Chris Knipp Writing: Movies, Politics, Art

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PostPosted: Wed Jun 26, 2019 5:57 am 
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Being "normal" is too difficult for a yakuza hitman

This wildly absurd, over-the-top gangster film (but aren't they all?) has just that extra edge of absurdity that is explained by one thing: it's from manga. The central figure, "the Fable," pronounced "za faburu," a legendary yakuza hit man whose existence some think is purely mythical till they find out otherwise, is Sato (Jun'ichi Okada), an ace, invincible professional killer put on leave by his boss (Kôichi Satô). His orders are to act "normal" for one year, because his boss thinks "top assassins need that skill." Sato goes underground in Osaka (at first exaggeratedly imitating the rural Osaka accent) with his hotshot female sidekick. He starts dressing in casual, nondescript clothes. He is commanded to get a "normal" job. It's hard for him to find work because he refuses to pretend he likes any activity he might be hired to do. Finally Sato meets Misaki (Mizuki Yamamoto), a charming woman, who helps him work at a publisher as a handyman. There, he develops a new talent, raising his pay from 800 yen an hour to 900 (laughably little either way for a hit man), by doing childlike doodle-drawings that seem so charming to the boss because they "make people happy." These drawings indulge a kind of cuteness peculiar to the Japanese taste.

This film also notably contains Yûya Yagira, who won the Best Actor award at Cannes in 2004 at the uniquely young age of 14 for his first movie role n Hirakasu Koreeda's extraordinary Nobody Knows (誰も知らない Dare mo Shiranai). Here Yagira takes the role of Kojima, a wild, absurdly egotistical and histrionic young gangster type just released from eight years in prison. The boss has trouble keeping Kojima in check, being, through much of the film, in the hospital for a stroke. (He has to have someone else keep an eye on Sato.) The boss has ordered Kojima to do nothing till he is up and about to watch over him. But that doesn't quite work. This story is about the need for control. Yagira's wild histrionics, his facial expressions and drawn out, comically menacing or chortling speech, help make this clear manga material and more a caricature of a gangster movie than a serious one.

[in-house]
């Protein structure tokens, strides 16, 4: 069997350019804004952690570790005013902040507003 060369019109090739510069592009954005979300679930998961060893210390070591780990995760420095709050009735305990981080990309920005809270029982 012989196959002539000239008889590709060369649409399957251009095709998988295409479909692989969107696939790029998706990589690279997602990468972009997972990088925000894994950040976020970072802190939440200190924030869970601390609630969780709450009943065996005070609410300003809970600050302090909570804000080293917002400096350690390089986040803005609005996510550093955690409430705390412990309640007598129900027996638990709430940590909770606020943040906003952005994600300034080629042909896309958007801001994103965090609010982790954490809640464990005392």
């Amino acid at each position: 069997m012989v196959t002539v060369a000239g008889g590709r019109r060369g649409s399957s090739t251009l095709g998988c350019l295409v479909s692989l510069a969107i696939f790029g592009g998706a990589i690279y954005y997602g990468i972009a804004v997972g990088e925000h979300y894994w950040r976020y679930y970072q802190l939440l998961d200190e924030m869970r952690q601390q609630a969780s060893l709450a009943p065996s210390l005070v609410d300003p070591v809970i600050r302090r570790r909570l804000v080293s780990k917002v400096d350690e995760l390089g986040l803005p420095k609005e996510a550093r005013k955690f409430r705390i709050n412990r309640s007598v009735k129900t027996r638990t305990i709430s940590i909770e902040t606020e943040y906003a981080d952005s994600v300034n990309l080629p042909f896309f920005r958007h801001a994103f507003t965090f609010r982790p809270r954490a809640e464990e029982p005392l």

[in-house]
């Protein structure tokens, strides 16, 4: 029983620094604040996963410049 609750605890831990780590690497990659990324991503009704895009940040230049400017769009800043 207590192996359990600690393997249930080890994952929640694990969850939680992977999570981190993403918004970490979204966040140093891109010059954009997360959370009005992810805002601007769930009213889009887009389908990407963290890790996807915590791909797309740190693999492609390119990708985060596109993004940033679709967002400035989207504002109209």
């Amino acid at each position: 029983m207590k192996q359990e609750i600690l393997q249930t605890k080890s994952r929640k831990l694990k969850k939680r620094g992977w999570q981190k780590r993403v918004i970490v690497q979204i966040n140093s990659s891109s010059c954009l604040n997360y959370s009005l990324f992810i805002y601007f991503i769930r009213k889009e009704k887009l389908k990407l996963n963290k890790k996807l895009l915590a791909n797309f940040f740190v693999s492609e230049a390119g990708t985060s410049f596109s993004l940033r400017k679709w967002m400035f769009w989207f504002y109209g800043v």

Misaki has posed for "art" photos. When Kojima finds this out and starts trying to force her to pose for porn, she is in danger, and when Sato finds out about this, he cannot allow it. He is going to have to find a way of getting around his overlord's restrictions on his behavior. This finally leads to a prolonged sequence of violent martial arts action involving hand-to-hand combat and shooting. The movie is quite restrained till then, late in the game, it explodes into wild but carefully choreographed chaos on a network of railings and metal and concrete stairways. The sound of the bullets clatters deliciously and so does the click of feet on metal. All this is reportedly staged "by Jackie Clan's crew." The festival blurb concludes, "The Fable is a vibrant pastiche of kinetic storytelling, wry humor, nail-biting suspense, and hyperbolic action." It's kinda true, but you might enjoy this a lot more if you keep reminding yourself, "Forget it Jake, it's manga."

The original manga is by Katsuhisa Minami, the screenplay by Watanabe Yutsuke.

In his "normal" life Sato keeps a parakeet in his room, his only decoration, which reminded me of Alain Delon's canary in Jean-Pierre Melville's classic Le Samouraï . But if Eguchi could achieve the iconic austerity of Melville, he'd have made quite another movie. (I didn't even get to the legendary origin story flashbacks of this chock-full film.)

The Fable ザ・ファブル (kitagana transliteration for "Fable"), 125 mins., has four festival releases listed in June and July 2019, starting with Shanghai June 15, and including the NYAFF, where it was screened for this review.
NYFF showtime
Tuesday, July 2
6:00 PM
Walter Reade Theater


©Chris Knipp. Blog:

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